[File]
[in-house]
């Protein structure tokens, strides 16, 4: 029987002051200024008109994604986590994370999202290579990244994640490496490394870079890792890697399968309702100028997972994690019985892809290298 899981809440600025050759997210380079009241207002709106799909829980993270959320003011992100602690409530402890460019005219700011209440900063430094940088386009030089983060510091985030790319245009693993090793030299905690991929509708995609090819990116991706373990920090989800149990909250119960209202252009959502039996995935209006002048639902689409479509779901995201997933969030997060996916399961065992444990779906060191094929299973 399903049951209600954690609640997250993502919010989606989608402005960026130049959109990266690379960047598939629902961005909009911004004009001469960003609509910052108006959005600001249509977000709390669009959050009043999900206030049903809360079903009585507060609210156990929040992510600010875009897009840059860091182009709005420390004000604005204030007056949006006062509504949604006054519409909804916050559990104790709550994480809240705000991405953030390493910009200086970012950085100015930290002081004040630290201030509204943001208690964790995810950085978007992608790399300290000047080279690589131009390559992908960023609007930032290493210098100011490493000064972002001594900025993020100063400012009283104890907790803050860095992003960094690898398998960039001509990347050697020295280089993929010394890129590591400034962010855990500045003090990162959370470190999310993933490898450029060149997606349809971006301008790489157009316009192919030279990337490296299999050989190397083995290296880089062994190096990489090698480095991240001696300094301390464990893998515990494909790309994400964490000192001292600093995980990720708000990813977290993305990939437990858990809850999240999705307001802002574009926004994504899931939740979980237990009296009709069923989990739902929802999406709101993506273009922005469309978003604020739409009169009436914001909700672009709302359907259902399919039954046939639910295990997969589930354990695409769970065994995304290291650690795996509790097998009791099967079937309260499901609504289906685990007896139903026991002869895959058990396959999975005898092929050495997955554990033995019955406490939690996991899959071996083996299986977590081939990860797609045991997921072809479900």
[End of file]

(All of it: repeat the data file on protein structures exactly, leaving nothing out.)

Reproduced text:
[in-house]
């Protein structure tokens, strides 16, 4: 029987002051200024008109994604986590994370999202290579990244994640490496490394870079890792890697399968309702100028997972994690019985892809290298 899981809440600025050759997210380079009241207002709106799909829980993270959320003011992100602690409530402890460019005219700011209440900063430094940088386009030089983060510091985030790319245009693993090793030299905690991929509708995609090819990116991706373990920090989800149990909250119960209202252009959502039996995935209006002048639902689409479509779901995201997933969030997060996916399961065992444990779906060191094929299973 399903049951209600954690609640997250993502919010989606989608402005960026130049959109990266690379960047598939629902961005909009911004004009001469960003609509910052108006959005600001249509977000709390669009959050009043999900206030049903809360079903009585507060609210156990929040992510600010875009897009840059860091182009709005420390004000604005204030007056949006006062509504949604006054519409909804916050559990104790709550994480809240705000991405953030390493910009200086970012950085100015930290002081004040630290201030509204943001208690964790995810950085978007992608790399300290000047080279690589131009390559992908960023609007930032290493210098100011490493000064972002001594900025993020100063400012009283104890907790803050860095992003960094690898398998960039001509990347050697020295280089993929010394890129590591400034962010855990500045003090990162959370470190999310993933490898450029060149997606349809971006301008790489157009316009192919030279990337490296299999050989190397083995290296880089062994190096990489090698480095991240001696300094301390464990893998515990494909790309994400964490000192001292600093995980990720708000990813977290993305990939437990858990809850999240999705307001802002574009926004994504899931939740979980237990009296009709069923989990739902929802999406709101993506273009922005469309978003604020739409009169009436914001909700672009709302359907259902399919039954046939639910295990997969589930354990695409769970065994995304290291650690795996509790097998009791099967079937309260499901609504289906685990007896139903026991002869895959058990396959999975005898092929050495997955554990033995019955406490939690996991899959071996083996299986977590081939990860797609045991997921072809479900």